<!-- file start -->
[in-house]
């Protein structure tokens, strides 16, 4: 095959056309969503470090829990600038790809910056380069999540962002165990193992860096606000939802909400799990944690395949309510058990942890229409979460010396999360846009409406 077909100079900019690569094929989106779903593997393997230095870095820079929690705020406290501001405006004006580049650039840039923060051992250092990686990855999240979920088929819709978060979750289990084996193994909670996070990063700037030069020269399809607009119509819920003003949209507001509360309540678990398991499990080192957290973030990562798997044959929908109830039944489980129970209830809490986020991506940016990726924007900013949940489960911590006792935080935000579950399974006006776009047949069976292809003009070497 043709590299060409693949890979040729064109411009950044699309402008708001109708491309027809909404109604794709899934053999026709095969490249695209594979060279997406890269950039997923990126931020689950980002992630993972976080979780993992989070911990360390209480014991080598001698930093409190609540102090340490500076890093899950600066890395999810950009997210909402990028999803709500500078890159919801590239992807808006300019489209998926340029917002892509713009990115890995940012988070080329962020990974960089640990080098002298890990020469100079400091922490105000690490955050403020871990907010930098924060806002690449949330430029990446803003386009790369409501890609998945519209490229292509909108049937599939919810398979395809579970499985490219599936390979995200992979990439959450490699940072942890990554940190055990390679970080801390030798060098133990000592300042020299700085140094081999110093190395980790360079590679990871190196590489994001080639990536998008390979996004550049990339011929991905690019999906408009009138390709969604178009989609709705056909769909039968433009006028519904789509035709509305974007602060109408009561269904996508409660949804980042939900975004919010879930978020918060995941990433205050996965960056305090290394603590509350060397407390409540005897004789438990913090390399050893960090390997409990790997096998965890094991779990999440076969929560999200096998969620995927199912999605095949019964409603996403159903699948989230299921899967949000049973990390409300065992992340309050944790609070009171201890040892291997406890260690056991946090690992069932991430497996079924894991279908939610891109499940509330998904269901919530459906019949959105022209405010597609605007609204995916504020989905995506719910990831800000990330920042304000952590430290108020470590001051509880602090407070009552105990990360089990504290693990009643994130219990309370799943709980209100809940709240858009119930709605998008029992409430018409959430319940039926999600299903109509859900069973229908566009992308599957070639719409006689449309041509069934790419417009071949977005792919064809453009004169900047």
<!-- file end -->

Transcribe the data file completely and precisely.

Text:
[in-house]
């Protein structure tokens, strides 16, 4: 095959056309969503470090829990600038790809910056380069999540962002165990193992860096606000939802909400799990944690395949309510058990942890229409979460010396999360846009409406 077909100079900019690569094929989106779903593997393997230095870095820079929690705020406290501001405006004006580049650039840039923060051992250092990686990855999240979920088929819709978060979750289990084996193994909670996070990063700037030069020269399809607009119509819920003003949209507001509360309540678990398991499990080192957290973030990562798997044959929908109830039944489980129970209830809490986020991506940016990726924007900013949940489960911590006792935080935000579950399974006006776009047949069976292809003009070497 043709590299060409693949890979040729064109411009950044699309402008708001109708491309027809909404109604794709899934053999026709095969490249695209594979060279997406890269950039997923990126931020689950980002992630993972976080979780993992989070911990360390209480014991080598001698930093409190609540102090340490500076890093899950600066890395999810950009997210909402990028999803709500500078890159919801590239992807808006300019489209998926340029917002892509713009990115890995940012988070080329962020990974960089640990080098002298890990020469100079400091922490105000690490955050403020871990907010930098924060806002690449949330430029990446803003386009790369409501890609998945519209490229292509909108049937599939919810398979395809579970499985490219599936390979995200992979990439959450490699940072942890990554940190055990390679970080801390030798060098133990000592300042020299700085140094081999110093190395980790360079590679990871190196590489994001080639990536998008390979996004550049990339011929991905690019999906408009009138390709969604178009989609709705056909769909039968433009006028519904789509035709509305974007602060109408009561269904996508409660949804980042939900975004919010879930978020918060995941990433205050996965960056305090290394603590509350060397407390409540005897004789438990913090390399050893960090390997409990790997096998965890094991779990999440076969929560999200096998969620995927199912999605095949019964409603996403159903699948989230299921899967949000049973990390409300065992992340309050944790609070009171201890040892291997406890260690056991946090690992069932991430497996079924894991279908939610891109499940509330998904269901919530459906019949959105022209405010597609605007609204995916504020989905995506719910990831800000990330920042304000952590430290108020470590001051509880602090407070009552105990990360089990504290693990009643994130219990309370799943709980209100809940709240858009119930709605998008029992409430018409959430319940039926999600299903109509859900069973229908566009992308599957070639719409006689449309041509069934790419417009071949977005792919064809453009004169900047």